As a member of LNBP who lives north of the River Thames (Birmingham to be precise!), it was always a dream to make the journey between these two places via the canal. Towards the end of 2017, along with three other members of LNBP, that wish was realised when one of LNBP’s boats, Guinevere, was taken on a promotional trip (details here).
This time, I would like to point out some of the interesting features along the route.
Leaving Braunston, enjoy a lock free cruise of about three hours along the shared section of the Grand Union / Oxford Canal, upon reaching Napton Junction where the canal separates, take the right hand turn northwards.
The relaxing is now over as you will approach the first set of locks that are the Calcutt flight of three locks, this is the first of 46 locks that can accommodate two narrow boats at a time. An interesting aspect you will regularly come across is that adjacent to many of these locks are the remains of the once single locks now out of commission, this as the locks were widened to speed up boats from just outside Birmingham all the way to London.
Through Calcutt and a short cruise before hitting the Stockton flight, initially eight locks descend some 54 feet (sorry but the language of the canals is imperial!), then a couple more locks before the first civilization in the village of Long Itchington. For those of a suitable age, here you will find three very good pubs adjacent to the canal – The Blue Lias, The Two Boats and The Cuttle.
After leaving the village, there is another short cruise before arriving at the only staircase lock of the journey (a staircase lock being when you leave one lock and immediately enter another – make sure you get the paddles in the right order).
At this point we are still in the countryside, continuing on our way, the B4455 road crosses the canal or to give it the road’s technical name The Fosse Way, this being an old Roman Road cutting north east-to-south west across the Midlands (I cant resist repeating a line from my favourite films “OK apart from roads, what did the Romans every do for us!”)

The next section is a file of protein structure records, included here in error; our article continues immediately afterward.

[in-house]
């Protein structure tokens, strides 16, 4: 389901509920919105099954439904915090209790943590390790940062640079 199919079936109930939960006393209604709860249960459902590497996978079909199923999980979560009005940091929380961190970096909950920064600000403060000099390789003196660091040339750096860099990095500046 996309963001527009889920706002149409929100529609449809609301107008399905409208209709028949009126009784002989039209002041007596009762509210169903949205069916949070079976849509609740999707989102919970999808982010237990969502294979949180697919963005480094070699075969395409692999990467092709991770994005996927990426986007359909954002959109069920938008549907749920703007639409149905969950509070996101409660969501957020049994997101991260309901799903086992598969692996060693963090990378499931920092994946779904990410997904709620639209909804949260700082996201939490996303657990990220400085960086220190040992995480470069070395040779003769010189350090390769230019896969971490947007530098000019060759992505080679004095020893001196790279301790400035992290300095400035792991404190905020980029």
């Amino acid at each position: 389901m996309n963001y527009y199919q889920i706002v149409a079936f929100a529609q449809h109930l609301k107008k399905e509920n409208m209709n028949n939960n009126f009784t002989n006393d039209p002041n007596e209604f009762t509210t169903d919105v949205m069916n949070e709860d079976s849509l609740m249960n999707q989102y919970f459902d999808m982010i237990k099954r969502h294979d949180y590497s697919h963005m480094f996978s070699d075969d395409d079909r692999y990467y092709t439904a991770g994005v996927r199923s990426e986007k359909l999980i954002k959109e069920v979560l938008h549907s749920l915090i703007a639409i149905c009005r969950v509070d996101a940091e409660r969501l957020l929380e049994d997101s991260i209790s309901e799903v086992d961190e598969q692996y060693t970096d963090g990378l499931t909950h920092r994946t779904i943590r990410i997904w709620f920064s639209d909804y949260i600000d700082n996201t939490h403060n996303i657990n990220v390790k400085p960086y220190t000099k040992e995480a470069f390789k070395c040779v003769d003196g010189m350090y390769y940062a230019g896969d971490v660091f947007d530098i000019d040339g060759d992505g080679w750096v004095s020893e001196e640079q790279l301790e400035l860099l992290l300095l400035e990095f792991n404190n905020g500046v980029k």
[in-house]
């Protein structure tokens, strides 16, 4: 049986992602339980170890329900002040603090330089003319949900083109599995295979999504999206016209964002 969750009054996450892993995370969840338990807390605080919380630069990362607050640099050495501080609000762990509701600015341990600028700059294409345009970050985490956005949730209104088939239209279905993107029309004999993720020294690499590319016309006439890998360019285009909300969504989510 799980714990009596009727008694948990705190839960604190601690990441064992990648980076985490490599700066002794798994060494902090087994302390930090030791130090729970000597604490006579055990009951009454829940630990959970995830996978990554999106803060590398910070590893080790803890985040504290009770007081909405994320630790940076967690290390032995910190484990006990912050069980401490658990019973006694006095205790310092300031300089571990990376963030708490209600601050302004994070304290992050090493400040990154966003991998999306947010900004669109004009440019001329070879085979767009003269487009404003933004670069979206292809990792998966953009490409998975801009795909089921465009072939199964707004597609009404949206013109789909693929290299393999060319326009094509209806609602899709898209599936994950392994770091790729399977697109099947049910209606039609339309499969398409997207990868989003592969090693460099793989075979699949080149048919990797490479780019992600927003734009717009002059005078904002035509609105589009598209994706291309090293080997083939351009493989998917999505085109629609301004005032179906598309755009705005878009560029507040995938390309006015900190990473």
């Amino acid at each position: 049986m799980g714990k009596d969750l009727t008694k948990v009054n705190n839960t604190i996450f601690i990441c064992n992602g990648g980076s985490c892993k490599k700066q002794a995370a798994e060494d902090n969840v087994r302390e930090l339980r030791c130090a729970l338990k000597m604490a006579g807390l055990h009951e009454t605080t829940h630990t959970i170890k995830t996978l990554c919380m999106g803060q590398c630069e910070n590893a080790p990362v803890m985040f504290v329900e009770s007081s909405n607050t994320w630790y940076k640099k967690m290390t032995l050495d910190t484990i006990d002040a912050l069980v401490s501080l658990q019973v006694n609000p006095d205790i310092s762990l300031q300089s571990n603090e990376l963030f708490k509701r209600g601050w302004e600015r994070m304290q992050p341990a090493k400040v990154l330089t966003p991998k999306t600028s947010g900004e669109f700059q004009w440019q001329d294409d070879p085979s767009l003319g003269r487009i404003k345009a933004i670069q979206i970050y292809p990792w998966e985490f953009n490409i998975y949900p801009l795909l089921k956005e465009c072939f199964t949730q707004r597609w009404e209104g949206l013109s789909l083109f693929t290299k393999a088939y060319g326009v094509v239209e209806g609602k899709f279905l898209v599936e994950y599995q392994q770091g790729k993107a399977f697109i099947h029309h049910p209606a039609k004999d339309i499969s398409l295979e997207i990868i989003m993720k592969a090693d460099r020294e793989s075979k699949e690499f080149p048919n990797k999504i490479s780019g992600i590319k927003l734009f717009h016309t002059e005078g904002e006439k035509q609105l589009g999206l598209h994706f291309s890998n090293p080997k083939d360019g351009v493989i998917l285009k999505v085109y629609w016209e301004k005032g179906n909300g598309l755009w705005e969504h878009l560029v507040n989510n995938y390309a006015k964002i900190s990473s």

A short cruise and we enter the Regency town of Royal Leamington Spa. This is a town worth visiting in it’s own right or moor the boat up and catch a train to the relatively nearby Stratford-upon-Avon. Leamington has a number of large supermarkets adjacent to the canal, a popular fast food outlet (it has a big letter M) by bridge 43. Leamington is the end of the descent of twenty three locks from Calcutt.
Continuing along the canal, Leamington soon becomes Warwick, nothing to separate the two towns, again, a beautiful town in its own right with plenty to see, of course not forgetting a wonderful castle.
Two ascending locks known as “The Cape Locks”, then now more than ten minutes and a right turn before starting the 146 feet climb over 21 locks spread over about two miles. Be under no illusion, this can be a relatively easy climb or difficult and hard climb, allow up to five hours for this climb (however I have climbed in a little over two hours).
Four locks short of the top is a lovely café serving ice creams, afternoon teas etc, Having reached the top, Hatton Country World is about a ten minute walk away.
From leaving Braunston we descended 23 locks to cross the River Avon and then climbed 23 locks to reach the top of Hatton.
We are back into the country now and the canal meanders to Kingswood Junction.
On reaching Kingswood Junction which is located in the village of Lapworth you are given a choice of two routes into Birmingham. You can stay on the Grand Union and transit via the affluent areas of the West Midlands of Knowle and Solihull, however the canal soon hits areas of industrial Birmingham, having climbed the Knowle flight of five locks, all locks after that revert to single locks.